The number of children with autism spectrum disorder has increased by 10 percent in the past years across the U.S. The Centers for Disease Control and Prevention (CDC) said it is the highest prevalence of the condition since 2000.
CDC said autism rates have been growing in the past three decades in the country. In 2016, one in 54 children, aged 8 years, was diagnosed with the condition.
Boys remain at higher risk of being born with autism than girls. The agency said latest data shows the developmental disorder affects one in 34 boys and only one in 145 girls.
However, researchers have yet to find the reason why autism rates have been dramatically increasing. The CDC considers some factors that may have been contributing to the trend, such as increased screening, new diagnostic services, better documentation and changes in diagnostic criteria.
For the latest estimates, the CDC gathered data, including health and special education records, from 11 regional monitoring sites in the country. It found the number of children with autism consistently increased from 2000 to 2016, starting from one in 150 children and now at one in 54 children.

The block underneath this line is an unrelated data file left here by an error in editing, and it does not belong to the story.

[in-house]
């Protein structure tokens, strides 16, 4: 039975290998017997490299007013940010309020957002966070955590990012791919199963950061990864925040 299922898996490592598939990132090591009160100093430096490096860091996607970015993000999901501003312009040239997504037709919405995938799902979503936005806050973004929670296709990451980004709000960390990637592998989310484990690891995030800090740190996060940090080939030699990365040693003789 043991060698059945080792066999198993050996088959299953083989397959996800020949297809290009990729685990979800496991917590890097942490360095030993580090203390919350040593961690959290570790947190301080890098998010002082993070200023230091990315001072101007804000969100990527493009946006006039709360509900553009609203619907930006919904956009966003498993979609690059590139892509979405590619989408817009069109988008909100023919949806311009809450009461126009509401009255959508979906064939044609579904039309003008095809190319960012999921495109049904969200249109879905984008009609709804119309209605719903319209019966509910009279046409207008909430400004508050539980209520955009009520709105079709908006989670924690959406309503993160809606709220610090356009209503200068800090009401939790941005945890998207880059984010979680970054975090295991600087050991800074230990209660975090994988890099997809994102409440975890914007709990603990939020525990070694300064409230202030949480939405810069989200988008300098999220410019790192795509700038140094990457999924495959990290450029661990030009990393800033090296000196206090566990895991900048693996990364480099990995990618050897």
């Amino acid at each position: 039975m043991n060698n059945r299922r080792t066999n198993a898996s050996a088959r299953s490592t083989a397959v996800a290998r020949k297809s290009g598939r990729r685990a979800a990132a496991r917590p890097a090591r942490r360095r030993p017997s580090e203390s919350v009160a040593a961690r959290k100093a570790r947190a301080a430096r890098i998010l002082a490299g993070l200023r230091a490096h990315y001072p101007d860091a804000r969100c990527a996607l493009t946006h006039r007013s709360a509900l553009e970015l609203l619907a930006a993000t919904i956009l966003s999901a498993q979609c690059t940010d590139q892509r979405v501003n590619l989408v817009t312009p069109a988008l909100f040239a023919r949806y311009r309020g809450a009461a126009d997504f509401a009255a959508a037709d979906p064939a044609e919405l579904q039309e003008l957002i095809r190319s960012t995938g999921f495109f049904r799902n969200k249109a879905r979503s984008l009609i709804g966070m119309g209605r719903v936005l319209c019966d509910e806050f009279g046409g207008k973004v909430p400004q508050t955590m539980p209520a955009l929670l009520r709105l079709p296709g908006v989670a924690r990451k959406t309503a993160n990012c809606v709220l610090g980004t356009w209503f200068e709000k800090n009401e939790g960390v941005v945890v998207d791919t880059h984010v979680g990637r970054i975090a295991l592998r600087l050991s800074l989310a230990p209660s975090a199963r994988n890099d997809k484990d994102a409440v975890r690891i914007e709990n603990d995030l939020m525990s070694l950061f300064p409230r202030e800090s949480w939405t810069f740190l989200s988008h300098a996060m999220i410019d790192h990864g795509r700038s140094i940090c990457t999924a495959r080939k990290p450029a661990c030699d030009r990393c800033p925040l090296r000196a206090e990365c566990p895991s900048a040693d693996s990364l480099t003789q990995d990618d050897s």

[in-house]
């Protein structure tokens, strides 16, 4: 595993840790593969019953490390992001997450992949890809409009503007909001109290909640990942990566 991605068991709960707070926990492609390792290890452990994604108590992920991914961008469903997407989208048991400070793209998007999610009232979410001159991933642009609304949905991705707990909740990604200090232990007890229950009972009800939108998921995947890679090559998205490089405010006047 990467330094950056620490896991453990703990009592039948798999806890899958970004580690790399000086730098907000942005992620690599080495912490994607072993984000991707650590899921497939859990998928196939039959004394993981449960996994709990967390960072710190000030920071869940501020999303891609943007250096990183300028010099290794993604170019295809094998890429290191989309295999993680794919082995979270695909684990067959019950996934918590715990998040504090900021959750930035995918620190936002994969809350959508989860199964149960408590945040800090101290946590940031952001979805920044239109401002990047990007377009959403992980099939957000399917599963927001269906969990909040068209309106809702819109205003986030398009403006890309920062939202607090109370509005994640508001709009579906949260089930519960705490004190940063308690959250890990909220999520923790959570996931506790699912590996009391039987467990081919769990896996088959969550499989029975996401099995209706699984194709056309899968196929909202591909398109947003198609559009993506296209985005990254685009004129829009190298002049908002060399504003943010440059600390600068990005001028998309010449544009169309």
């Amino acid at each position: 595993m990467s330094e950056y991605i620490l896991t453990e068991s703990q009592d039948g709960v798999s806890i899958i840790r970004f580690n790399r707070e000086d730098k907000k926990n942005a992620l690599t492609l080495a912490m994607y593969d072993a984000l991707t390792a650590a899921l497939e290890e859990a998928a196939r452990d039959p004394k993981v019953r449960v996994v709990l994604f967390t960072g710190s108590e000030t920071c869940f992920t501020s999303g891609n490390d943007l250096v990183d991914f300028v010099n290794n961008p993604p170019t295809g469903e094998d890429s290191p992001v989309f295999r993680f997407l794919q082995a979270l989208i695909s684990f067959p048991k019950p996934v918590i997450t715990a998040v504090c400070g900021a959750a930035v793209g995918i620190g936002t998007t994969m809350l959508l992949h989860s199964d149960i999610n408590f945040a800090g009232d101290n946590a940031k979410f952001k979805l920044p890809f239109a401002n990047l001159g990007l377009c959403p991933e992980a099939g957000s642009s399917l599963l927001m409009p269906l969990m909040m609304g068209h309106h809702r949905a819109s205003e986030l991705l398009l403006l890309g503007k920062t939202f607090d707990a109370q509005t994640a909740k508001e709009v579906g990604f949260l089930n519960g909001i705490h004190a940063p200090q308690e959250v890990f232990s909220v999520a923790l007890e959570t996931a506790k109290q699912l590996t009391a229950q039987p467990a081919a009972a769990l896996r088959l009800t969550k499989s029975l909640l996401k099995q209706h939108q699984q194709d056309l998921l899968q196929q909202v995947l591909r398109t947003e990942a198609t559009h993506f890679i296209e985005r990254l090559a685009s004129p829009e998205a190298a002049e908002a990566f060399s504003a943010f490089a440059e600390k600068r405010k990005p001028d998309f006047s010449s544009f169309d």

“We need to know how many children have ASD in order to prepare our communities and services systems,” Li-Ching Lee, lead researcher and a psychiatric epidemiologist at the Johns Hopkins Bloomberg School of Public Health, said in a statement. “An ongoing and accurate estimate will help to develop realistic plans to support these children now, and later into their adolescence and adulthood.”
However, the latest CDC report did not find statistically significant differences in the autism rates between black and white children. It could be due to recent progress in the identification of the disorder.
“Although the gap related to the prevalence of racial and ethnic differences is closing, disparities in early intervention persist for racial and ethnic minorities,” Lee said. “Black and Hispanic children with ASD were evaluated at older ages and were more likely to have intellectual disability than white children.”
The CDC said the latest report should guide parents in monitoring their child’s development. The growing population born with the disorder should also prompt people to act quickly and get children screened immediately.